Signed Limited Edition Print
DadSize: 38 × 48 cm
The person in the family that I saw the least of was my Dad. I guess this was the case in most families back in the day as practically all our dads had jobs. When we got up in the morning to go to school they had long since departed to go to whatever employment they were engaged in.
My dad had various jobs from working for British Rail in the parcel delivery dept to working for a company called Plyglass who manufactured double-glazing in the town of Irvine. Looking back, the few times that we spent together were very precious to me for the years go past too quickly. Times change, circumstances alter and before you know it you are an adult yourself with your own set of challenges to deal with.
My earliest memory of my dad was when I was a toddler, barely standing, crying that he was going fishing without me. If I close my eyes I can still see him standing there with his split cane rod and basket by his side, turning back to me to reassure me that he was coming back soon.
Memories resurface like snapshots in an old photo album, like hanging on to his hair as carried me on his shoulders back home from grannie’s house. He would pretend to loose his balance, having me believe I was going to be dropped into a neighbour’s garden. He would also perch me on the crossbar of his bike, holding on to the saddle as I held on to the handle bars thinking I was in full control even though my legs barely touched the peddles.
Times we spent fishing along the river Irvine we among the most precious. We would walk maybe two miles from our home in Springside to get to our spot next to one of the weirs that straddled the river. We had endless hopes of landing the big one instead of the countless eels and bike frames that we usually hooked. As we sat there we never said much to each other, content with each other’s company as morning turned into afternoon then too quickly into evening when the midgies would come out and eat us alive. It was then that my dad would take out his secret weapon in defence of those pesky flies in the form of a pipe.
Now I’ve never smoked and don’t intend to start. If did it would be a pipe, as the smell of that burning Virginia flake is the closest thing to heaven for me and is the one thing that I would gladly sit in the company of if someone were puffing away on his briar.
I was once sitting in the front garden of my home here in Newcastle and was working on a painting called “Feed the Birds” and in that scene there is a father holding his son in his arms feeding the swans on the Forth and Clyde Canal. When it came to the point where I was working on the figures I suddenly became aware of that smell of burning Virginia Flake which at the time was the strangest thing as dad had passed away more than a decade before. It was an experience that was toned with a host of emotions and couldn’t have come at a more appropriate time.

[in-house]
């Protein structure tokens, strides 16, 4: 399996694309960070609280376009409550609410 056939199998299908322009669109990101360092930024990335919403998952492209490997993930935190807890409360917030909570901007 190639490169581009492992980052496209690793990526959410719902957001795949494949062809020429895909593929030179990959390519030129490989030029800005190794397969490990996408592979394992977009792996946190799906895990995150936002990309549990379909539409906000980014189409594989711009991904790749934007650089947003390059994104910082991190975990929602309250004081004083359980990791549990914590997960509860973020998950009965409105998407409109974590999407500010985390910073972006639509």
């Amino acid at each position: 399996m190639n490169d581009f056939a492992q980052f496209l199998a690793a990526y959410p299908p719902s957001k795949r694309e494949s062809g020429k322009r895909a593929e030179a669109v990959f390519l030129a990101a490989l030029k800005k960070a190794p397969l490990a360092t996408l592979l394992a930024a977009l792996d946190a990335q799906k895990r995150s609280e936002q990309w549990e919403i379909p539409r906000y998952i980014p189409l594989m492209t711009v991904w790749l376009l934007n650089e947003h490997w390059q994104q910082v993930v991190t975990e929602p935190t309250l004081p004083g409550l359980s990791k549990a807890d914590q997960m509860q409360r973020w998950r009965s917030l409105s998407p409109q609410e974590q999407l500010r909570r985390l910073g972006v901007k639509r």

All too quickly time passes and the big burly man you remember as your dad turns sadly to an image of an old man struggling to breathe. His body had been ravaged by the effects of 30 years of Parkinsons Disease and latterly by prostate cancer. His death was a kind release from his suffering and for me turned into one of the most challenging times of my life.
After the two years of a complete mental and physical breakdown I emerged from it a stronger individual and was able to master my grief by means of my art. I used all the memories that had be given to me in that small family unit in that equally small village of Springside, turning what I remembered into paintings of a bygone and happier era.
So thank you Dad for all that you gave to me, whether you realised it or not, I will cherish all the memories all the days of my life. If my paintings make you the viewer feel the same way about your own personal history then it makes me doubly glad. So I raise a glass to you dad, Cheers!
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